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Environmental effects in component packaging selection

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3 Author(s)
Siddhaye, S. ; California Univ., Berkeley, CA, USA ; Sheng, P. ; Ooi, C.

Design for environment activities in electronics have been focused on issues of product life-cycle at the board design level and to facility-level process and material choices at the semiconductor fabrication level. An important bridge between these two domains has been the influence of component selection, particularly packaging selection, on environmental impacts. Component packaging influences waste generation in two respects. First, packaging type (i.e. DIP, QFP, BGA, etc.) and size dictates direct production waste in stamping, molding and plating operations. The waste streams from these operations include copper, polymerized thermoset plastic, caustic and acidic effluents and also small traces of silver epoxy. Since many waste components are nonrecyclable and/or have high hazardous content, effective management of direct waste emissions is a critical design task. Second, packaging selection indirectly affects waste generation at the printed circuit board (PCB) level through layout and board sizing decisions. The waste streams from board fabrication include composite scrap (usually glass epoxy), metals (copper foil and dissolved solutions) and catalyst wastes (aqueous photoresist, developer and stripper solutions and hole drilling scrap and tooling). The analysis approach undertaken in this study relies on the development of a toolset of unit process models for packaging manufacturing which develops relationships between package parameters, process parameters and waste outputs. By linking a chain of process models, a mathematical description of a packaging production sequence can be estimated. The models are formulated using the line data collected on plastic quad flat package (PQFP) lines. From the process models, a case comparison of the environmental impacts for two alternative packages for components is developed. Two designs, a design that employs almost all small outline integrated circuits (SOICs) and dual in-line packages (DIPs) (except where lead count necessitates PQFPs) vs. the same design that employs all PQFPs are considered. A case study illustrating the corresponding PCB level impacts due to component packaging selection is also presented. The bare board chosen in both cases is a standard FR4 board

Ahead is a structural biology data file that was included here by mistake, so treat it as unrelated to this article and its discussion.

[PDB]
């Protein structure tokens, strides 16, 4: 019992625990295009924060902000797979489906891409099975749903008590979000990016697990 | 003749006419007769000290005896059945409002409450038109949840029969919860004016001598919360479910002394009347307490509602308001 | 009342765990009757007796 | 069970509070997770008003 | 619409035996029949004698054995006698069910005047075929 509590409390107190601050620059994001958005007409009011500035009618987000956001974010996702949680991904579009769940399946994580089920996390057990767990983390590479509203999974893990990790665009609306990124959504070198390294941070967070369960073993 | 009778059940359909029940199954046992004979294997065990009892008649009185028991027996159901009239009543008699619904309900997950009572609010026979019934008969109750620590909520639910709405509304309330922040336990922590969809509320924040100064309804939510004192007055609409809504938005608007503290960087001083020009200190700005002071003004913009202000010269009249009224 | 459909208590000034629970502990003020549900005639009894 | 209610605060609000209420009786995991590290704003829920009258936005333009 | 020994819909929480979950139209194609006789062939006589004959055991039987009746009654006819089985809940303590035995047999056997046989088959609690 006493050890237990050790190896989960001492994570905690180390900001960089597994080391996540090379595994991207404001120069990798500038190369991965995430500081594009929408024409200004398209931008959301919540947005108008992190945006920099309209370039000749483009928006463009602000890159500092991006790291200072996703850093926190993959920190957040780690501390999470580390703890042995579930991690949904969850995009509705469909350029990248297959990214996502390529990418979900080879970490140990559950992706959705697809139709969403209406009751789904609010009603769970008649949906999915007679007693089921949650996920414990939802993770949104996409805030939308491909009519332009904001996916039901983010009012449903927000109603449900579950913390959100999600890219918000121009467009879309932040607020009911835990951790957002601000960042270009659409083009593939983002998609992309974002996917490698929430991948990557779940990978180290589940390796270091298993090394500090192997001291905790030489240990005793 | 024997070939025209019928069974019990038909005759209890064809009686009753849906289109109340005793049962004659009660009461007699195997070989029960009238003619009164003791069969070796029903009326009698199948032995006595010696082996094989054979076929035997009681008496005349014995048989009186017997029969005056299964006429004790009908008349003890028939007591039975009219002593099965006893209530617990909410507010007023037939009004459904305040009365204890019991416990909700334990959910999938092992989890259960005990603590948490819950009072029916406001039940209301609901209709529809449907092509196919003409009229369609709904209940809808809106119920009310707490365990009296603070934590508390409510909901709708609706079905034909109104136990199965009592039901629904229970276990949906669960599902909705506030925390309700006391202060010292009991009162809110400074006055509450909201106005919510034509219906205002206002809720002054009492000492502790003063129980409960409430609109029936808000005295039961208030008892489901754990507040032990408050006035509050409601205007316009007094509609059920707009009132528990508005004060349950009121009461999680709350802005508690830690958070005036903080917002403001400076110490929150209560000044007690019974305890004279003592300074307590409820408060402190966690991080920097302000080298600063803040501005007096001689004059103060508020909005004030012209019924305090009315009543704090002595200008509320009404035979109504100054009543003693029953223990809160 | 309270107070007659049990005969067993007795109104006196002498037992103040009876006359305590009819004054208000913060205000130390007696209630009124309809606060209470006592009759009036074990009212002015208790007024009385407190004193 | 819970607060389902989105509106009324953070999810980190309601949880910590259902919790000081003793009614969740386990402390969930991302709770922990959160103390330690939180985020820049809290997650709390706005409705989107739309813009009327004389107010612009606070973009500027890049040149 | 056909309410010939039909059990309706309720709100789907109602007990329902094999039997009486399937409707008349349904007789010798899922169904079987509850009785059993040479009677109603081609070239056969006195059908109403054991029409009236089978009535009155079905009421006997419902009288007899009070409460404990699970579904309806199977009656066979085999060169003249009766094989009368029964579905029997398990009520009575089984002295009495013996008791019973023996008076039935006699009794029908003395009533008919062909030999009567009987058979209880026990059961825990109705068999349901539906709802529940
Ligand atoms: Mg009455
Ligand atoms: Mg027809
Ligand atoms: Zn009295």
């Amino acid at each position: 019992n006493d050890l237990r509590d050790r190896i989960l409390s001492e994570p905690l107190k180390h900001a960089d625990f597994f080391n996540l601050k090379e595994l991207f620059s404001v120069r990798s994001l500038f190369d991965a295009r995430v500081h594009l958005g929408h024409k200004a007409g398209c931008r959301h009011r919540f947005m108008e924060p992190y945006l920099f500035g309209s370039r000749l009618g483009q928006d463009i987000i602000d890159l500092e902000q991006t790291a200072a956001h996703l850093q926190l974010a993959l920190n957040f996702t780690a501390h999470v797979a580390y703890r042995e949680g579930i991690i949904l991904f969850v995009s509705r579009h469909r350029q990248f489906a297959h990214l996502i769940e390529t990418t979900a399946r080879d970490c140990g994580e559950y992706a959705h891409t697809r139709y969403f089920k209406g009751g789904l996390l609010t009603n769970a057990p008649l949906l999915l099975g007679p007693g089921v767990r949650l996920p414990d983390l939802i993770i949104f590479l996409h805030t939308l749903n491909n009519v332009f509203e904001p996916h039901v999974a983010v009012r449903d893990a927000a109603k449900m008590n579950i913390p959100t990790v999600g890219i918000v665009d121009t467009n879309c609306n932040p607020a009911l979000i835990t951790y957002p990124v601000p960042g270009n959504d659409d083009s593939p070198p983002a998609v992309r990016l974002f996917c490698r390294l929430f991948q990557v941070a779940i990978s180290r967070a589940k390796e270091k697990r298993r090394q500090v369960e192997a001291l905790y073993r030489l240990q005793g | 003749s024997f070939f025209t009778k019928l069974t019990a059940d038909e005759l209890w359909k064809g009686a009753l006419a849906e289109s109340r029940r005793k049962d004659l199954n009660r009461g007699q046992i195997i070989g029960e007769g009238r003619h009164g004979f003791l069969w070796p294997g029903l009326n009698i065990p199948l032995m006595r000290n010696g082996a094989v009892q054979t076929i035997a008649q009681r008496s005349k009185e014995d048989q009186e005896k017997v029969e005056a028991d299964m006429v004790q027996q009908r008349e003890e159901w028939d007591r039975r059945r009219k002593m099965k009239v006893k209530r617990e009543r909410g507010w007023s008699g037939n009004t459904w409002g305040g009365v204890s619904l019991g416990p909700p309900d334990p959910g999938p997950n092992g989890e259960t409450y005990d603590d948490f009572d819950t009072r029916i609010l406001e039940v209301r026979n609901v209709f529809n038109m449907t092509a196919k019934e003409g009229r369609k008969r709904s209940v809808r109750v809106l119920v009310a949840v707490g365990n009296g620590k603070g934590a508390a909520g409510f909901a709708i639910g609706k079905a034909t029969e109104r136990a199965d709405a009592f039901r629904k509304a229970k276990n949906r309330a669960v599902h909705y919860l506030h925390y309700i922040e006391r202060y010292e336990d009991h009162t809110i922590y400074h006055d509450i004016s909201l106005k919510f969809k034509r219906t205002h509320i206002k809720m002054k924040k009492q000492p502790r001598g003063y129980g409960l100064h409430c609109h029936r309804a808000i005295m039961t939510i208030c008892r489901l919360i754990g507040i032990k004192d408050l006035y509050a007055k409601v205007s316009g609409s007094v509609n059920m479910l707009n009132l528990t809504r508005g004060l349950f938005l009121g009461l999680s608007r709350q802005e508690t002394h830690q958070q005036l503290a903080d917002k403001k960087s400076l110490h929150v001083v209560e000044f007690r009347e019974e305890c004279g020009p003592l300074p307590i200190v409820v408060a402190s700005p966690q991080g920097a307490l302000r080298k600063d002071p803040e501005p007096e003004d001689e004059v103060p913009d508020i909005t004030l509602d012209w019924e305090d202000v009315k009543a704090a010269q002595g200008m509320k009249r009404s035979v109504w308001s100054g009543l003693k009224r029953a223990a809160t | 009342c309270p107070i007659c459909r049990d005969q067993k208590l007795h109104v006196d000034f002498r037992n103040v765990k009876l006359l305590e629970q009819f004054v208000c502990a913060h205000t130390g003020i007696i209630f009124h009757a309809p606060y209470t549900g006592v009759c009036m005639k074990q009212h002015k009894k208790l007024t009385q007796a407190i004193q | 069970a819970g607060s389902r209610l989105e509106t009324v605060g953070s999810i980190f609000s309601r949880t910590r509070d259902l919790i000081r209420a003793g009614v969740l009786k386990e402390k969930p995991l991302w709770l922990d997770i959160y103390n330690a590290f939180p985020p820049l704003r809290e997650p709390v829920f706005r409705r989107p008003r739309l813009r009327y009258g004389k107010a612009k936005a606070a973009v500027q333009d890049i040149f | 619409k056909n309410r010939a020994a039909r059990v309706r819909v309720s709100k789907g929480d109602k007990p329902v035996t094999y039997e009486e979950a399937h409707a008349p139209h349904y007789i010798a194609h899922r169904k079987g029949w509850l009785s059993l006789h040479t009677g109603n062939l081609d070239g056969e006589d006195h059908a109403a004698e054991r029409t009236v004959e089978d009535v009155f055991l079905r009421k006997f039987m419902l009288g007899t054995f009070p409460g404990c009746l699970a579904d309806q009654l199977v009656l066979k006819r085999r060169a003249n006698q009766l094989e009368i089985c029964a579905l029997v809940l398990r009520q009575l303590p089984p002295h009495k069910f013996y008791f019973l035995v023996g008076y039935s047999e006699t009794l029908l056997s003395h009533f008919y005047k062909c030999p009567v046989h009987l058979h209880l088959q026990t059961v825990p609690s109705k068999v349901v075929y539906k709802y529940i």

Published in:

Electronics Packaging Manufacturing, IEEE Transactions on  (Volume:22 ,  Issue: 3 )

Date of Publication:

Jul 1999

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